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17 Slide Example n Solution Spreadsheet for Conservative Approach

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18 Slide Example n Minimax Regret Approach For the minimax regret approach, first compute a regret table by subtracting each payoff in a column from the largest payoff in that column. In this example, in the first column subtract 4, 0, and 1 from 4; in the second column, subtract 4, 3, and 5 from 5; etc. The resulting regret table is: s 1 s 2 s 3 s 1 s 2 s 3 d 1 0 1 1 d 1 0 1 1 d 2 4 2 0 d 2 4 2 0 d 3 3 0 2 d 3 3 0 2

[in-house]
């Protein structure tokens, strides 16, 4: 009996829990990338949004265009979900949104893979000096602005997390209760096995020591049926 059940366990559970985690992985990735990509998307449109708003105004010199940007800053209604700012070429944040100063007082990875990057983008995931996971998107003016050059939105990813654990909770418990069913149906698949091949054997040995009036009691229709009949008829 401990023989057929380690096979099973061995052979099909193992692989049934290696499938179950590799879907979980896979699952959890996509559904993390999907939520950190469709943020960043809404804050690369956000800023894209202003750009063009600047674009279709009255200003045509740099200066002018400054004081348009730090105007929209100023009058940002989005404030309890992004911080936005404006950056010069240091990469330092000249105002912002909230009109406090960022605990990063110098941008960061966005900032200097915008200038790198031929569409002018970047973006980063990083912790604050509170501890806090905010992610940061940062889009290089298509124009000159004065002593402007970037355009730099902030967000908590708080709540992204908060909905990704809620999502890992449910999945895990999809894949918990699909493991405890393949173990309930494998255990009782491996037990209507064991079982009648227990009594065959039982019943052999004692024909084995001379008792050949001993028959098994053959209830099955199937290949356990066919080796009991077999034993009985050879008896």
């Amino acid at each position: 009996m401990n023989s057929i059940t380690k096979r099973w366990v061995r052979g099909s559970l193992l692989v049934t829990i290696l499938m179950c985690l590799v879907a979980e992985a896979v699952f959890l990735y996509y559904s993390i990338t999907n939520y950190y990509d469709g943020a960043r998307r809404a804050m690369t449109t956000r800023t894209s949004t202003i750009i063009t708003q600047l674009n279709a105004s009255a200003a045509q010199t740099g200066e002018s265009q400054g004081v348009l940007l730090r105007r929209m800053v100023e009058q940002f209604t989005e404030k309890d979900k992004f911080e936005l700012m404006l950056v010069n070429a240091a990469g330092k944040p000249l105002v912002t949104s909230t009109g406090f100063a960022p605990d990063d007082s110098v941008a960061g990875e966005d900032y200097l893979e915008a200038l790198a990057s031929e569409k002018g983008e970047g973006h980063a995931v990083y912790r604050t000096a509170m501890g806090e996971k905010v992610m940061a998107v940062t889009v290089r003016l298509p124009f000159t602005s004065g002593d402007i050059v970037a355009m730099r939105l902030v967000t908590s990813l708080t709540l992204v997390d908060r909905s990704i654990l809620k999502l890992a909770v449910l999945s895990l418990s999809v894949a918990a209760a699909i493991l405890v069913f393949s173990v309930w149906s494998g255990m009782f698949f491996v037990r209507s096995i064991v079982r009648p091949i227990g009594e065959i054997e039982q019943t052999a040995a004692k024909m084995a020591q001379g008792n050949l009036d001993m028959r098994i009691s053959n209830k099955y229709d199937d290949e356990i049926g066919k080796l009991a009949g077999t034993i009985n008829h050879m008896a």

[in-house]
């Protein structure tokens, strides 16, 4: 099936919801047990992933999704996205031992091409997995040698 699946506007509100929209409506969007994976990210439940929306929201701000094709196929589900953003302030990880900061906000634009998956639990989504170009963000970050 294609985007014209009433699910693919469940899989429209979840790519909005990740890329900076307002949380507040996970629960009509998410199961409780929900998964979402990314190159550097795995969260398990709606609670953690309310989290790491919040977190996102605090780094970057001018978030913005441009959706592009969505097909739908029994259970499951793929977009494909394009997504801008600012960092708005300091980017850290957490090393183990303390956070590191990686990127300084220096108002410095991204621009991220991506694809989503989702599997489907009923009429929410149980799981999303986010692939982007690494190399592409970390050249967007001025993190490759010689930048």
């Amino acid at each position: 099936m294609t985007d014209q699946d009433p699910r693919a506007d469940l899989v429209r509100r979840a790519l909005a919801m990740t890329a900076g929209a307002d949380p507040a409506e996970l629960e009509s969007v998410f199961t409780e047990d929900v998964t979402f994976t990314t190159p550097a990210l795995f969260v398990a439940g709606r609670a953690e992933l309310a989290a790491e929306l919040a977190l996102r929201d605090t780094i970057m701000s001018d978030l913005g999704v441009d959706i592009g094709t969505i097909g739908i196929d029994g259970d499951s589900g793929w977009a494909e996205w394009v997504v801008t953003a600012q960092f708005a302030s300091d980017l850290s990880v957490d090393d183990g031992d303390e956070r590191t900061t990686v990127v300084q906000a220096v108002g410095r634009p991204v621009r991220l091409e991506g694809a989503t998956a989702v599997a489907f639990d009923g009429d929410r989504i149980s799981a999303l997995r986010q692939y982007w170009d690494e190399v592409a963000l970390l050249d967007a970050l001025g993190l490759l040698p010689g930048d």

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19 Slide Example n Minimax Regret Approach (continued) For each decision list the maximum regret. Choose the decision with the minimum of these values. Decision Maximum Regret Decision Maximum Regret choose d 1 d 1 1 minimum choose d 1 d 1 1 minimum d 2 4 d 2 4 d 3 3 d 3 3

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20 Slide Example n Formula Spreadsheet for Minimax Regret Approach

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21 Slide Example n Solution Spreadsheet for Minimax Regret Approach